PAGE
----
With the air purifier example, consider a person (we’ll call her Emily) who has just had a conversation with her doctor about her allergies. The doctor suggested she purchase an air purifier to help her breathe cleaner air during sleep. Emily might conduct a search to understand more about how air purifiers work. You can target searches like Emily’s by publishing a blog post or FAQ content on your site about products/services.

And again, make sure to offer a chance for the reader to convert—and check out what you have to offer. For example, is the content going to live on your blog? Offer several chances for the user to subscribe (but don’t make it too interruptive).

Pro tip: They’re going to want to read reviews, too, so make sure you include them in your content and on your product pages! (More on that topic later.)


4. Transactional intent


When users search with transactional intent, they’re trying to make a purchase, but likely have not decided where to purchase yet. It’s important to focus on all categories of intent, but most ecomm companies will put the majority of their effort into transactional intent.

Query examples: “where to buy doc martens”; “doc martens discount”; “doc martens best price”; “doc martens size 8”; “doc martens womens”

Since these types of searches include versions of phrases, it’s important to identify long tail keywords (specific queries that are three+ words) that you can add to your SEO strategy.

One great [free] tool to find related keywords and queries is Keyword.io. See the example of some of the results when we look at the phrase ‘doc martens’:  


Note: You can choose the search engine for which you want suggestions, so depending on where the content you’re trying to optimize lives, you may choose something other than Google.

With 638 suggested keywords, you’ll want to do a little refining to create a shorter list that makes sense for your product/service, and then check into how many searches per month each keyword gets. Ubersuggest.io is another great resource to find out more about keywords, and it displays more detailed information, including the search volume, cost per click (for ads), and more. See what came up when we searched the same “doc martens” keyword there:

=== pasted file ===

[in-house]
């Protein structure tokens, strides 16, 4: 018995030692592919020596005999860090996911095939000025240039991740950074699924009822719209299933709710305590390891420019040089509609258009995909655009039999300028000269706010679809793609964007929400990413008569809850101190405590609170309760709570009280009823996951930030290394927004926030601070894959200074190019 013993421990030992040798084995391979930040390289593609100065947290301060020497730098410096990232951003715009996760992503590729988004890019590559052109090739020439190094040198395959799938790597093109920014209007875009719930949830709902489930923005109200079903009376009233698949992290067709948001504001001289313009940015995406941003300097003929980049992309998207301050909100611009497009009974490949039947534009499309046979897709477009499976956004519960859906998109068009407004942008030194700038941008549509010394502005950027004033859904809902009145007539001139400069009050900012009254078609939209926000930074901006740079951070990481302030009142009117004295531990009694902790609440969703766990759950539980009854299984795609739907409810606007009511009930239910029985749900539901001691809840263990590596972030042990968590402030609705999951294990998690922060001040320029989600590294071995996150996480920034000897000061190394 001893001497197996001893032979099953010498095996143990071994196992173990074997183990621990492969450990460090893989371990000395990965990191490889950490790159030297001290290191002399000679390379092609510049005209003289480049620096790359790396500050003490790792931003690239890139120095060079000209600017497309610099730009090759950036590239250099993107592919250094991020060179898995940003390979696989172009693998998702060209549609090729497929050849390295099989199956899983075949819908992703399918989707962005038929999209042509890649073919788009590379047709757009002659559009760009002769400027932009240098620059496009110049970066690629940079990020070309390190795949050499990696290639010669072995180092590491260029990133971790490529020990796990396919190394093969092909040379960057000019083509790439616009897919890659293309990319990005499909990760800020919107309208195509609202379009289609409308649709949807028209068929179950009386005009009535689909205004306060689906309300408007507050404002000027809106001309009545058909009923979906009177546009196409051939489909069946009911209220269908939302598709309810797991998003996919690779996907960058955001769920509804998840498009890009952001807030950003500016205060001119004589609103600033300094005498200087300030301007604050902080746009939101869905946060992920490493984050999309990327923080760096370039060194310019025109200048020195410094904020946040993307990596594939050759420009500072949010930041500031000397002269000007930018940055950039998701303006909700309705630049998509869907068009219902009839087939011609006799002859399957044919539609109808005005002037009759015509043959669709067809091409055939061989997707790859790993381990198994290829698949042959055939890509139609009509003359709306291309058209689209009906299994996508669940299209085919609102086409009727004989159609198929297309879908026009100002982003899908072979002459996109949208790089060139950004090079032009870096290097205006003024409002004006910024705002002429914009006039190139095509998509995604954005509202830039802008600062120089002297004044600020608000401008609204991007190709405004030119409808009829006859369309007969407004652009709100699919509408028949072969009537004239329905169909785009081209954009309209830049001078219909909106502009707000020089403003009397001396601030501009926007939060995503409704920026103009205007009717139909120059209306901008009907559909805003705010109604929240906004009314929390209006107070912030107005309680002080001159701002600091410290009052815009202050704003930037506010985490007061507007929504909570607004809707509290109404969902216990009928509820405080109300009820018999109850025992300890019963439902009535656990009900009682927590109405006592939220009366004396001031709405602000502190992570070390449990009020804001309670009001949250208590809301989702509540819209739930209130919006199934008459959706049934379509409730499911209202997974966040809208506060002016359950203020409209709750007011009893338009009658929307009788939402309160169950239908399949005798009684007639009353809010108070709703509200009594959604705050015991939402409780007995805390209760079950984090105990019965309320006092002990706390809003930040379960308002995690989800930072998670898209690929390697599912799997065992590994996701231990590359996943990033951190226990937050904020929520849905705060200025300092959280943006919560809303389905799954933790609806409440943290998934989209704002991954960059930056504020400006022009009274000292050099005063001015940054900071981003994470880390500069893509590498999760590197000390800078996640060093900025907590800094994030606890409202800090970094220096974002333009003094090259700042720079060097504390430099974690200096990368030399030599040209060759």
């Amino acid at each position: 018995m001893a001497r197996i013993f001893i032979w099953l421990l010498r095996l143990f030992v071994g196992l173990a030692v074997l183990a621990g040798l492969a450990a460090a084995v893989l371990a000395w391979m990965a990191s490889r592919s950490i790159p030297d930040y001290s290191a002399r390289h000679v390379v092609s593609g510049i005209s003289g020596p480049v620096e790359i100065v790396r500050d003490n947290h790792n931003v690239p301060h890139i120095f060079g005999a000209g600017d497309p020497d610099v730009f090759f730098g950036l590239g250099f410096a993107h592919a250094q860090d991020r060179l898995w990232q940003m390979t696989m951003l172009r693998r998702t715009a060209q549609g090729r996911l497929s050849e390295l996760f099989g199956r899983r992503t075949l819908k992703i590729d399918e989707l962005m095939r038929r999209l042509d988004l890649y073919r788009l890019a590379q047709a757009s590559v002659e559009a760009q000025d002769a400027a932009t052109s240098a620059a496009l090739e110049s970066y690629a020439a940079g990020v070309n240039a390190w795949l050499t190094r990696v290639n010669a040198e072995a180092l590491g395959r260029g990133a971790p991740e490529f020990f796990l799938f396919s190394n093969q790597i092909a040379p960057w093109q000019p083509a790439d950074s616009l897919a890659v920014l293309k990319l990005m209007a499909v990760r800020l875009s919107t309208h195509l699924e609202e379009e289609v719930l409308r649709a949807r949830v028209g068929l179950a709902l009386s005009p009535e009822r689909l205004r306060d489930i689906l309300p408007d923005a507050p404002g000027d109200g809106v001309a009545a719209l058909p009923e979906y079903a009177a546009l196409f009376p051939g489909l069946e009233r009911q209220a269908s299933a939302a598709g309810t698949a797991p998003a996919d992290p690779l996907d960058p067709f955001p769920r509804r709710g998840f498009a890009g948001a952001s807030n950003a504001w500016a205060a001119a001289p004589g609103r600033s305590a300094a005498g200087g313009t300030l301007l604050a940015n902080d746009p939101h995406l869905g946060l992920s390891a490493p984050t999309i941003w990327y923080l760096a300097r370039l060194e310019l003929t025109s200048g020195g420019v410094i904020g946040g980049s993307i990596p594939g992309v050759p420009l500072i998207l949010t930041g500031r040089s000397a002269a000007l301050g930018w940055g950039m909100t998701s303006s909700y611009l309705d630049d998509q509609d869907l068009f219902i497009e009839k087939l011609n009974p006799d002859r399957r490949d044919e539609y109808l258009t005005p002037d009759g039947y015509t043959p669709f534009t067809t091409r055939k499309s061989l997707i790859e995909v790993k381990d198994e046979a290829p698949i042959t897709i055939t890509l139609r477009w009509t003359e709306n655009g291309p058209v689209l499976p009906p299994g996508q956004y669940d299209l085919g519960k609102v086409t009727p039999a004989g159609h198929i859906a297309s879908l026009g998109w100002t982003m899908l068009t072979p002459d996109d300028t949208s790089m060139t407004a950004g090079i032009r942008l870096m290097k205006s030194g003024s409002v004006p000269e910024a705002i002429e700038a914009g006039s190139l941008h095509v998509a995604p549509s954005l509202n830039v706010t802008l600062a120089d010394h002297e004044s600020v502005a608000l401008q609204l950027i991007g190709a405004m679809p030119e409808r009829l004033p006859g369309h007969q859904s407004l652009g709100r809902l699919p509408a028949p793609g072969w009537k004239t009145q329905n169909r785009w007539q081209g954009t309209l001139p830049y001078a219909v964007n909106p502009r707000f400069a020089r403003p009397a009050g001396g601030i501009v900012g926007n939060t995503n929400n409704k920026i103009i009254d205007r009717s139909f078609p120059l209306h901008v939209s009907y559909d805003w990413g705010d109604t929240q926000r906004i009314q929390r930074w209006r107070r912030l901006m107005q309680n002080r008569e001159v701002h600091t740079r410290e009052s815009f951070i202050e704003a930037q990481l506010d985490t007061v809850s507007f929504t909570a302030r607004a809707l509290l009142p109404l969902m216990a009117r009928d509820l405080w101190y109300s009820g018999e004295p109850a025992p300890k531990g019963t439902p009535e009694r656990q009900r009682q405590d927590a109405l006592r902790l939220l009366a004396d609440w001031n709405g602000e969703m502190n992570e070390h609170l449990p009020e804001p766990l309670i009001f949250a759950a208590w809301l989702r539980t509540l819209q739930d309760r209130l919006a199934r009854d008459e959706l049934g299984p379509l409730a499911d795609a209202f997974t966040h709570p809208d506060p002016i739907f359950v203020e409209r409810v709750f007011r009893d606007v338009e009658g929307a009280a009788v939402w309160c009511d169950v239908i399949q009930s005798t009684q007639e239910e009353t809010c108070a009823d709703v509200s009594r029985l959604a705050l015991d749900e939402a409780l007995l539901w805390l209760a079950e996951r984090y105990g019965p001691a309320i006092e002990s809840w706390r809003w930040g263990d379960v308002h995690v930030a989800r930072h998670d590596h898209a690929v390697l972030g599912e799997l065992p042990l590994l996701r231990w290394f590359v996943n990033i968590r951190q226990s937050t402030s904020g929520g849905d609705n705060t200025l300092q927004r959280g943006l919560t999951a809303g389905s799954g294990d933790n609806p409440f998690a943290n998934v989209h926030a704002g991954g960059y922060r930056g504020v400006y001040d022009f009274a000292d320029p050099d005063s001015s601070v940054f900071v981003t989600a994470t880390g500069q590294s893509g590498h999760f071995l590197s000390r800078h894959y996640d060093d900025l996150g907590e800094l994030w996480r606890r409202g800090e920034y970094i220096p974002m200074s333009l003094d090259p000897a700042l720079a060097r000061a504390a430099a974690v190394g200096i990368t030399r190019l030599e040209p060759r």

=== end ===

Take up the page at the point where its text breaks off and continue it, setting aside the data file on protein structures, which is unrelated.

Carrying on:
Based on what you find in this stage, you can develop a strategy to create landing pages, blog posts, or even update product detail pages to include targeted keywords, and decide which keywords to use in pay-per-click ads. 

What’s next?

Since your website (and/or app) should be updated constantly, it’s crucial to monitor your data, analyze it, make changes based on the results, then REPEAT! It’s never-ending—and that might sound exhausting, but it’s actually going to help you become better at delivering the right content, to the right audience, at the right time.

In upcoming posts from this series on inbound for ecommerce, we’ll explore a few brands to find out what they’re doing well and where they have areas for improvement, as well as discuss homepage and product detail page design, user experience, and more. Stay tuned!


Missed the first post in this series? Check out 3 Reasons Why You Need Inbound Marketing for Ecommerce and learn how inbound can benefit your ecomm business. 

Marisa Catalino

Written by Marisa Catalino

Marisa is a Senior Content Strategist and Writer for Kreber in Columbus, OH. She’s a whiz at all things content, inbound marketing, and dogs. She’s also a card-carrying Oxford comma supporter; don’t @ her.